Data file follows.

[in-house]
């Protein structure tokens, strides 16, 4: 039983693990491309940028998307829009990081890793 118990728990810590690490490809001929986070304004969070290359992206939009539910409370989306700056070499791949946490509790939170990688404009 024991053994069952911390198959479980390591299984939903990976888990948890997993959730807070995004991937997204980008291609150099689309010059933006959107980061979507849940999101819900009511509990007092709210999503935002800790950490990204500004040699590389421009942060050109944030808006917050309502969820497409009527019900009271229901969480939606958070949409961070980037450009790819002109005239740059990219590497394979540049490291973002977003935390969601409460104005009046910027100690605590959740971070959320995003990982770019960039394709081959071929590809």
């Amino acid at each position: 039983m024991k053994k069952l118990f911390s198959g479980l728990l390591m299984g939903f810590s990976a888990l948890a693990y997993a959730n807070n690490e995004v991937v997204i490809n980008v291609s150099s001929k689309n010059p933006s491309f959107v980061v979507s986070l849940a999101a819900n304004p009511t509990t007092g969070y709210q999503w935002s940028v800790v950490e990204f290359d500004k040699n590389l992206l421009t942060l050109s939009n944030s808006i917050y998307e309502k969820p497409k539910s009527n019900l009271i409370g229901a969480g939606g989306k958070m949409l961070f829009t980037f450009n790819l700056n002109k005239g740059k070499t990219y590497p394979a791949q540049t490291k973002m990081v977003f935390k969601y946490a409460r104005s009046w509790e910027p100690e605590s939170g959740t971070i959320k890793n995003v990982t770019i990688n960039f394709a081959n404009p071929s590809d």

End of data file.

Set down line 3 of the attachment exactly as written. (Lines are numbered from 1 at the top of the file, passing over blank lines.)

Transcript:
């Amino acid at each position: 039983m024991k053994k069952l118990f911390s198959g479980l728990l390591m299984g939903f810590s990976a888990l948890a693990y997993a959730n807070n690490e995004v991937v997204i490809n980008v291609s150099s001929k689309n010059p933006s491309f959107v980061v979507s986070l849940a999101a819900n304004p009511t509990t007092g969070y709210q999503w935002s940028v800790v950490e990204f290359d500004k040699n590389l992206l421009t942060l050109s939009n944030s808006i917050y998307e309502k969820p497409k539910s009527n019900l009271i409370g229901a969480g939606g989306k958070m949409l961070f829009t980037f450009n790819l700056n002109k005239g740059k070499t990219y590497p394979a791949q540049t490291k973002m990081v977003f935390k969601y946490a409460r104005s009046w509790e910027p100690e605590s939170g959740t971070i959320k890793n995003v990982t770019i990688n960039f394709a081959n404009p071929s590809d």